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Show Critique
ALmost every picture I have, the bride is squinting.. So sad, the wedding planner made me take photos at this location. Who does that?
Exif Data
  • Canon EOS DIGITAL REBEL XTi
  • f/4
  • 27mm
  • 1/1600
  • 100

Q&A Discussions

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  1. Alexandra Martinez

    Noon is tough.. try reducing your aperture more. At f/4 a lot of light is coming in. For the squinting, I’ve asked people to close their eyes then count back for them to open and shoot before they squint again.. 

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  2. Kyle Stauffer

    This is the first i’ve given advice in the critique section but I felt I could help you out in this situation….

    I’m not sure what is to your left, but that’s the direction i’d be shooting. The sun would be behind them (back lit), alleviating harsh shadows on the face as well as squints. If your camera is in matrix metering, you’d see you’d have to push the exposure higher than what the camera is telling you so that your subjects are exposed correctly.  In the future, don’t let a wedding planner dictate your photography. Stand your ground because the finger for bad photos comes back at you!

    I dissagree with Alexandra. You can shoot much wider than f4 as long as all of your subjects are close to the same focal plane. I typically shoot at f1.8 on my 35 and f2.2 on my 85 for a group shot such as this. The “light coming in” can be controlled with a high shutter speed and a low ISO.

    Hope that helps!

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  3. Matthew Saville

    This is definitely a worst-case scenario situation. If at all possible, convince the subjects that you gotta shoot somewhere else, or at least at a different angle so that the sun isn’t going right into their eyes.

    Sometimes, you just have to look the wedding planner in the eyes, and politely say, “please trust me when I say, that the photos will look so much better if we can shoot them in a spot where the sun isn’t shining right on their faces like this” If they insist, shoot this shot really quick, and then have the group rotate so that their backs are to the sun, and shoot a brighter exposure that gets detail in their faces, and show the planner (more importantly, show the bride!) and help them understand why it’s just so much better to avoid direct sun on faces…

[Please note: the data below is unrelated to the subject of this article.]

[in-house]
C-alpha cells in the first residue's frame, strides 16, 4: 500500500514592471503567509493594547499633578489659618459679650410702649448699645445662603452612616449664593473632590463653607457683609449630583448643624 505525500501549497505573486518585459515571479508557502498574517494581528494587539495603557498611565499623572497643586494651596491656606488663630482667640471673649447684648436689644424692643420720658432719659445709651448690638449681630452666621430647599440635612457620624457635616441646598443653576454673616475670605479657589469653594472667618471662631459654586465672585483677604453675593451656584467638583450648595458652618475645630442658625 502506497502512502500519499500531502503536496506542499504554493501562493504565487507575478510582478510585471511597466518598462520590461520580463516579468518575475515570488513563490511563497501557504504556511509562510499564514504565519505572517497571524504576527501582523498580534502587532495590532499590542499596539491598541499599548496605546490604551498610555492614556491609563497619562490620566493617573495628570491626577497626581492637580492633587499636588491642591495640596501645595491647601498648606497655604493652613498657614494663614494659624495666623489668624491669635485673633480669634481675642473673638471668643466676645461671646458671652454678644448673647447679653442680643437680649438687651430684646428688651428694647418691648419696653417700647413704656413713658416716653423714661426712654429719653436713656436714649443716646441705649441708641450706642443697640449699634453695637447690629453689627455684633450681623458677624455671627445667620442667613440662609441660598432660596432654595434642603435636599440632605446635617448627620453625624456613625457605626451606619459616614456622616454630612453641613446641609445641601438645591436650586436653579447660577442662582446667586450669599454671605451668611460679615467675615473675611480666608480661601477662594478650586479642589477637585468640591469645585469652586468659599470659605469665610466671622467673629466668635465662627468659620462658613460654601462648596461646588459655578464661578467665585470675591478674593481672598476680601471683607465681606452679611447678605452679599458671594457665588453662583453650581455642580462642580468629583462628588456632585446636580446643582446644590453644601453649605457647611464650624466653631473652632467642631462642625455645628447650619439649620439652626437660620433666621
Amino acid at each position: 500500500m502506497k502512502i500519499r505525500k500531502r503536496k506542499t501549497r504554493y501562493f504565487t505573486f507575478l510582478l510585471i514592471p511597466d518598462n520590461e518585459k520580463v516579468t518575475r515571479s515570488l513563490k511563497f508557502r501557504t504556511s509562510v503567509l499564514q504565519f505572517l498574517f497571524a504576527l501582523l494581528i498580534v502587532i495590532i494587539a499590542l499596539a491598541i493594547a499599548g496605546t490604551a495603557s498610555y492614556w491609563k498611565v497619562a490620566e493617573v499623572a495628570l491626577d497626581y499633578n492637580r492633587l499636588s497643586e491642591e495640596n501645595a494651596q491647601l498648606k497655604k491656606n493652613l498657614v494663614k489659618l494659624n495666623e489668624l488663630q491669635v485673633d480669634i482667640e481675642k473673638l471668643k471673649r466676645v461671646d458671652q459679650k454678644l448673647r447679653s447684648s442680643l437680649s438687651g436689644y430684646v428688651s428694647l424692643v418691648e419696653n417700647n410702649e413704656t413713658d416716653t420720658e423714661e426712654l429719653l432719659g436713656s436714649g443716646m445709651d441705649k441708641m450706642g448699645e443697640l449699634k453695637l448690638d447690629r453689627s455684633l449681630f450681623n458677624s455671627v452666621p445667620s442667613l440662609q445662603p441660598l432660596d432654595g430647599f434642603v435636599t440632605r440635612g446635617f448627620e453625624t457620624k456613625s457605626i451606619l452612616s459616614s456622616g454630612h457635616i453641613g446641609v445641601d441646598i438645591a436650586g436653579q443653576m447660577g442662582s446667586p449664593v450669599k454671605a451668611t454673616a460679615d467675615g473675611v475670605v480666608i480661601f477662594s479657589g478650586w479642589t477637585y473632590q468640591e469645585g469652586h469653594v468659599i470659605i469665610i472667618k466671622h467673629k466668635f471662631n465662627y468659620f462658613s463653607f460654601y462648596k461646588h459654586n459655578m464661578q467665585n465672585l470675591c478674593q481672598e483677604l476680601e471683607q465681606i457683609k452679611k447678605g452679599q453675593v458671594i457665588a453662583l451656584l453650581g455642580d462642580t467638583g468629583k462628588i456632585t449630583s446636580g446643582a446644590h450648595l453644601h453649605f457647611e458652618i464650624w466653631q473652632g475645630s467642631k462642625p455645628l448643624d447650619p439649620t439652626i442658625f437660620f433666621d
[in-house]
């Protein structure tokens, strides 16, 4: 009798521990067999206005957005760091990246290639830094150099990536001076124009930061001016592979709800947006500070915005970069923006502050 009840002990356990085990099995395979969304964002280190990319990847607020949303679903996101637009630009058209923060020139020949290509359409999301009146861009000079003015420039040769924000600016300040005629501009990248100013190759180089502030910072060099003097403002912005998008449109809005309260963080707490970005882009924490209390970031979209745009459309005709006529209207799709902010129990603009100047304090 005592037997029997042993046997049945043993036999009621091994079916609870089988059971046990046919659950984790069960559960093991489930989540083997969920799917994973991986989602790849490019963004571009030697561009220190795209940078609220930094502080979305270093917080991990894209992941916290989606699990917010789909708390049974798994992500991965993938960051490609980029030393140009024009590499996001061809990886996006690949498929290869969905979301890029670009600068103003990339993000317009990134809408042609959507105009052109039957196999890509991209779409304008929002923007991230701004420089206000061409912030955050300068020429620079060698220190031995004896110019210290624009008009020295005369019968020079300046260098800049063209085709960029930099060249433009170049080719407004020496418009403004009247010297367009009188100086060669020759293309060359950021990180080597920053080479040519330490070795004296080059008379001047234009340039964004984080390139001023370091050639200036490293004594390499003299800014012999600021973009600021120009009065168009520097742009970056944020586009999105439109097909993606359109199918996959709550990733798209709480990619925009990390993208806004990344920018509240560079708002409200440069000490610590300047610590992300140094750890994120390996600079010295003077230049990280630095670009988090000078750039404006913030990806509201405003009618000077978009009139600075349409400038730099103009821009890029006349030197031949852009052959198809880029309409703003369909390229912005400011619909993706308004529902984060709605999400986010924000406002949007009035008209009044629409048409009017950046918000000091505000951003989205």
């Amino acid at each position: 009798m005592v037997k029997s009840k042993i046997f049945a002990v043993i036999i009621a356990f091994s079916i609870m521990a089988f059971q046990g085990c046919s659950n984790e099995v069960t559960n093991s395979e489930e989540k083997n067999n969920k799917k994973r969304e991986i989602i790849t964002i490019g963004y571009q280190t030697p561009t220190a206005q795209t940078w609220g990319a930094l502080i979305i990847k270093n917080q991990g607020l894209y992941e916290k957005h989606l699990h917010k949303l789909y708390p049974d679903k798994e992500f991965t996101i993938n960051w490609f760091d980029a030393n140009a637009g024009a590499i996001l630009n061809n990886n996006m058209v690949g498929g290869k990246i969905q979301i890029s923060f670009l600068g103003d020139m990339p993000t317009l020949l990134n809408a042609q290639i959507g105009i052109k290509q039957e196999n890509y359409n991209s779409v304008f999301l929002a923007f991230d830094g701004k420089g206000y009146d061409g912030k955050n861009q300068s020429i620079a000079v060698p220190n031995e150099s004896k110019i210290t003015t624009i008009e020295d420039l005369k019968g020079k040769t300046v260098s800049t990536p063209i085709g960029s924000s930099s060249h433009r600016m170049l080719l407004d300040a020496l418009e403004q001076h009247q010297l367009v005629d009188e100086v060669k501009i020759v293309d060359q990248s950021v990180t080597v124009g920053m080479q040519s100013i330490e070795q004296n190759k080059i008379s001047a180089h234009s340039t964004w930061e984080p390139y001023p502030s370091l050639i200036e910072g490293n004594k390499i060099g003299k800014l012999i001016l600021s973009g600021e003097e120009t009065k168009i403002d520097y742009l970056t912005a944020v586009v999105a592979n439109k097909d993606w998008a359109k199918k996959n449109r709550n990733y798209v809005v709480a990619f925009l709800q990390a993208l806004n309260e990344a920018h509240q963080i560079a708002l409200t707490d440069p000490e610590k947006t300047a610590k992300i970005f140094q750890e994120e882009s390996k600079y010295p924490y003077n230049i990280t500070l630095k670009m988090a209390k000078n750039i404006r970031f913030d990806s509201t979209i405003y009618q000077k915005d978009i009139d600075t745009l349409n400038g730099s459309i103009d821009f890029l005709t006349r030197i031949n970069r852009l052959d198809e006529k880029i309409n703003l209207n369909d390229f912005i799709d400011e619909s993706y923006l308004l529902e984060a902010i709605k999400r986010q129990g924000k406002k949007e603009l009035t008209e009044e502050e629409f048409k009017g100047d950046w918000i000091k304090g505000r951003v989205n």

Sure, it would be great if you could have a huge scrim set up for full-body portraits, like they do in movies with giant light stands and massive shade-creating scrims. But that’s a huge production, one that would require a lot of setup and general expenses..  It’s just not practical for some smaller weddings.

    When all else fails, if you absolutely must shoot in a spot like this, at the very least have them turn just a little bit to the side, so that they’re not looking /directly/ at the sun lol, …and then use fill flash to get some light into those deep shadows on their faces. A shoot-through umbrella with 2-3 hotshoe flashes, or a single larger studio strobe, would do the trick. Last but not least, a polarizer filter can help cut the shine off people’s foreheads, if they’re really starting to sweat, however be careful to check and make sure it isn’t making hair look TOO perfectly colorful and shine-free, as that can seem odd to some people too.

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